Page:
Whether for good or ill, the internet gives power to individual voices so that people and groups that previously had no way to have their message heard can build audiences and share information for practically zero cost (more here). However, according to this article, much of the free information online is misinformation or at least influenced by the interests of private groups: "It's concerning that the Hoover Institute will freely give you Richard Epstein's infamous article downplaying the threat of coronavirus, but Isaac Chotiner's interview demolishing Epstein requires a monthly subscription, meaning that the lie is more accessible than its refutation." This poses real problems that can have ugly real world consequences. The author poses a number of solutions for "free" information, but ultimately this is a tricky issue (I don't agree with all of the author's suggestions). What I think is most important here is that in many cases, information creation (e.g. work published in academic journals) is largely funded by the public, but then sold back to the public. The author provides the following quote from a University of Johannesburg professor that explains this issue: "The costs of the research production are borne by the universities, and as a result, by public monies, in most cases. Then, private companies publish the research, and charge the universities and public institutions for the very research outputs that they paid for. This is effectively the subsidy of the private sector by public money. There is a myth that this is an example of entrepreneurialism. In my view, all it does is facilitate enrichment at public cost with huge consequences for those most disadvantaged." Fixing arbitrage opportunities such as the one outlined here is a good first step in making quality information more widely available. PS: Is anyone bothered by the fact that some articles featured in Beach Reads are paywalled? I don't have a great solution to this issue but I'm open to suggestions.
Moving on from issues with free versus paywalled journalism, this piece from Wired Magazine examines the impact that using cookies - or not - may have on advertising revenue. The result is far from expected. When Dutch public broadcaster NPO - the "BBC of the Netherlands" - abandoned using cookies to track users on its website in January, ad revenue increased. "In January and February this year, NPO says, its digital ad revenue was up 62 percent and 79 percent, respectively, compared to last year." This is borderline unbelievable - the ad tech industry is massive (and horribly complex) and can consume 30% of advertising economics, according to this article. The author posits that one benefit of more profitable advertising may be more comprehensive journalism, in part by reducing the need to place content behind paywalls: "The future of digital publishing could be one in which a lot of money shifts back to the organizations producing the articles people want to read and the videos they want to watch. If advertisers start paying to appear in a certain context rather than to target a certain user, it will advantage publishers whose content is actually good—and put out of business the long tail of low-quality or outright fraudulent sites that currently soak up much of the money spent on automated programmatic advertising."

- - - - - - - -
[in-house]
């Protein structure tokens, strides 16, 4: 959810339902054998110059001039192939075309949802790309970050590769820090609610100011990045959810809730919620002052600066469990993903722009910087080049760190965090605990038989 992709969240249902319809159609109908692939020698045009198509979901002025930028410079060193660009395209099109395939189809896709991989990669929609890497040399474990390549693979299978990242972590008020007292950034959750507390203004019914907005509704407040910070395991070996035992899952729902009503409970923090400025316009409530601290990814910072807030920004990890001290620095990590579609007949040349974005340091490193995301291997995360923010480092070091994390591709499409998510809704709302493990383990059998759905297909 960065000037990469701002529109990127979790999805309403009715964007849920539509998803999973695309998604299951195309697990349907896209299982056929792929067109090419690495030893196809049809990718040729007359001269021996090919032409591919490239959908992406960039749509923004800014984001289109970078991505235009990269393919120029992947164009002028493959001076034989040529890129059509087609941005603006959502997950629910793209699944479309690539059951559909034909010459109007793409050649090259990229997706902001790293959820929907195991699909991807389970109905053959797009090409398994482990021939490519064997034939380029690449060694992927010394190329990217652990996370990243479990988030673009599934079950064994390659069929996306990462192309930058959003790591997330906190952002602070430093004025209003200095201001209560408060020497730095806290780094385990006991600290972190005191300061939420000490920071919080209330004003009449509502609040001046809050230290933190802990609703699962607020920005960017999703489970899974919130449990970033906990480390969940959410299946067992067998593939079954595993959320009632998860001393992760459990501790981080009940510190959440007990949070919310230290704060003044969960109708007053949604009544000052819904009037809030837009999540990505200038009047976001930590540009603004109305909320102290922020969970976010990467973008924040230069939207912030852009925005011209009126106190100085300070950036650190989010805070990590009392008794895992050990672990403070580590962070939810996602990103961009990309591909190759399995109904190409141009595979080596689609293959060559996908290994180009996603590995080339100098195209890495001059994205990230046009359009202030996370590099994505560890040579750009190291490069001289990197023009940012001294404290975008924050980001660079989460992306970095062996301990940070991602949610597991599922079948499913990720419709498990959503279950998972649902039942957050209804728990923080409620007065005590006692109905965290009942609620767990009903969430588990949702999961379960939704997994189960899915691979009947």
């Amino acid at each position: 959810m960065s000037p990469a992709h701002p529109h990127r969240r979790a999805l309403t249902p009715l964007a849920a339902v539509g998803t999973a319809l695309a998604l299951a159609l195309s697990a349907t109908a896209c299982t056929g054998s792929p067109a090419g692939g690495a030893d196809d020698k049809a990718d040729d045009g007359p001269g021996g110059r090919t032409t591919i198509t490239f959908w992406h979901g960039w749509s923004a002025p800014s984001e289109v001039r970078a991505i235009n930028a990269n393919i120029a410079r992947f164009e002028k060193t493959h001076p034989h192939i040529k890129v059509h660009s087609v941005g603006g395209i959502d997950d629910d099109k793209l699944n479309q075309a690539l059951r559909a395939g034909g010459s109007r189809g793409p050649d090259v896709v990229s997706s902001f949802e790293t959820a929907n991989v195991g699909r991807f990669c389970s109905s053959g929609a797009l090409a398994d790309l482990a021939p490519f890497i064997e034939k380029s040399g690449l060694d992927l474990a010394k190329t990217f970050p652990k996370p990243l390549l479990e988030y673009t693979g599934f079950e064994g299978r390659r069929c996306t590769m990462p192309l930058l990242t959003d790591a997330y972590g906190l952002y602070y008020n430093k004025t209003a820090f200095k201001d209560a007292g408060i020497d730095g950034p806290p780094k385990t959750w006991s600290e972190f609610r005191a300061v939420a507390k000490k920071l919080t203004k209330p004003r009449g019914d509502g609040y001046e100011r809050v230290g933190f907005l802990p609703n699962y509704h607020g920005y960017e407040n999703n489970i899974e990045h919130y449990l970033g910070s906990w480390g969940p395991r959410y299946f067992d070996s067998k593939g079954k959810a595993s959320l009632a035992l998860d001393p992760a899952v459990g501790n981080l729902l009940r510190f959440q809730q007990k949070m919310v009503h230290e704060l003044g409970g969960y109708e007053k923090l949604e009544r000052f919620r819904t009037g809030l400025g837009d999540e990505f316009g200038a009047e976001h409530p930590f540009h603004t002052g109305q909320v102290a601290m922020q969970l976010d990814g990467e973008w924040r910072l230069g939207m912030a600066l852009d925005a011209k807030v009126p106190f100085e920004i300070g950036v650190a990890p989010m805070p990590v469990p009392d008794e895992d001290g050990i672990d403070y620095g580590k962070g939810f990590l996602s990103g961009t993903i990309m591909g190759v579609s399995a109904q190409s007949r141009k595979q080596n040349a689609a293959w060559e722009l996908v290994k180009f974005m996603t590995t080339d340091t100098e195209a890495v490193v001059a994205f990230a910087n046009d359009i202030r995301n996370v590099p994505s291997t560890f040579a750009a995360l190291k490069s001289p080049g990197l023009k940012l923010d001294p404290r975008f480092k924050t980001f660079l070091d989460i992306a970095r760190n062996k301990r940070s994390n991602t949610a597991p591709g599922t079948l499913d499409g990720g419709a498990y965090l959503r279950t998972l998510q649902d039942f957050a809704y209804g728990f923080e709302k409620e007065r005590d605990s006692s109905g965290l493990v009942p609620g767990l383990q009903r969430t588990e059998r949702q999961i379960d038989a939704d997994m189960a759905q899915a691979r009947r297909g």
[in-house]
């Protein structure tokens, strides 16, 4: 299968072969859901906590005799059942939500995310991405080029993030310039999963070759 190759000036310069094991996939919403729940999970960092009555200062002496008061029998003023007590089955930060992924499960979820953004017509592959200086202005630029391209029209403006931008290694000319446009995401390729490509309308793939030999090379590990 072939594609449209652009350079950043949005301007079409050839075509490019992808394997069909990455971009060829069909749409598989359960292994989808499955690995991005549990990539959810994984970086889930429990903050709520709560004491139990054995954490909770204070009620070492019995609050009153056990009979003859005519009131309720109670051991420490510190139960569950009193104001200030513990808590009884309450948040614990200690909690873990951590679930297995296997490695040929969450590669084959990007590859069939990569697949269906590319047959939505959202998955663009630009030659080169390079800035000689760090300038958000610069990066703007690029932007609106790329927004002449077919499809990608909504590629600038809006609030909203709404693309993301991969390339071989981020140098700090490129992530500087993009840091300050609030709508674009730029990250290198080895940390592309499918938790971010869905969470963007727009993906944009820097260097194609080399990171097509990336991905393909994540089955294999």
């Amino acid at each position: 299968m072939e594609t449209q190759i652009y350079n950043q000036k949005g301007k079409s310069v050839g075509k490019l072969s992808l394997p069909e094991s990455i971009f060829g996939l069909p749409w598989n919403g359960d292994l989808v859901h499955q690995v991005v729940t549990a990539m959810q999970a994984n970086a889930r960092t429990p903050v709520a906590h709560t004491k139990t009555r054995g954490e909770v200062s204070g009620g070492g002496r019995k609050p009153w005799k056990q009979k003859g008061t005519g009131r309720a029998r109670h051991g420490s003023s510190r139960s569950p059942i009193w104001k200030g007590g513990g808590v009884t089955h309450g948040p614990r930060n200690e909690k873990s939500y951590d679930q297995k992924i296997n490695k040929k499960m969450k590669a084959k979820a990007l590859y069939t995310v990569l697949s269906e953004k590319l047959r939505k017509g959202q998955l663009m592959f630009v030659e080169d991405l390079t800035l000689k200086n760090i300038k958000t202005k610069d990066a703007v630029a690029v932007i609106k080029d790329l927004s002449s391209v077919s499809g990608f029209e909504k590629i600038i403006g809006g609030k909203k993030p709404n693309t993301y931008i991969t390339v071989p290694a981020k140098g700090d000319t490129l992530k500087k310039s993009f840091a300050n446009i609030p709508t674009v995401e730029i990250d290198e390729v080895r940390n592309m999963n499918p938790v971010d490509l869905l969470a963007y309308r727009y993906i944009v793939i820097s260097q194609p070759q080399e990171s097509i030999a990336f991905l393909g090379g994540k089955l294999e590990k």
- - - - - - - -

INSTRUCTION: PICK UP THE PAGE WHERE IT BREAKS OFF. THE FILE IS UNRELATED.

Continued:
Disclaimer: To the extent that Beach Reads discusses general market activity, industry or sector trends or other broad based economic or political conditions, it should not be construed as research or investment advice. The companies and or securities referenced and discussed do not constitute an offer nor recommendation to buy, sell or hold such security, and the information may not be current. The companies identified and described do not represent all of the securities purchased, sold or recommended for client accounts. The reader should not assume that an investment in the companies identified was or will be profitable. Beach Reads does not constitute a recommendation or a statement of opinion, or a report of either of those things and does not, and is not intended, to take into account the particular investment objectives, financial conditions, or needs of individual clients.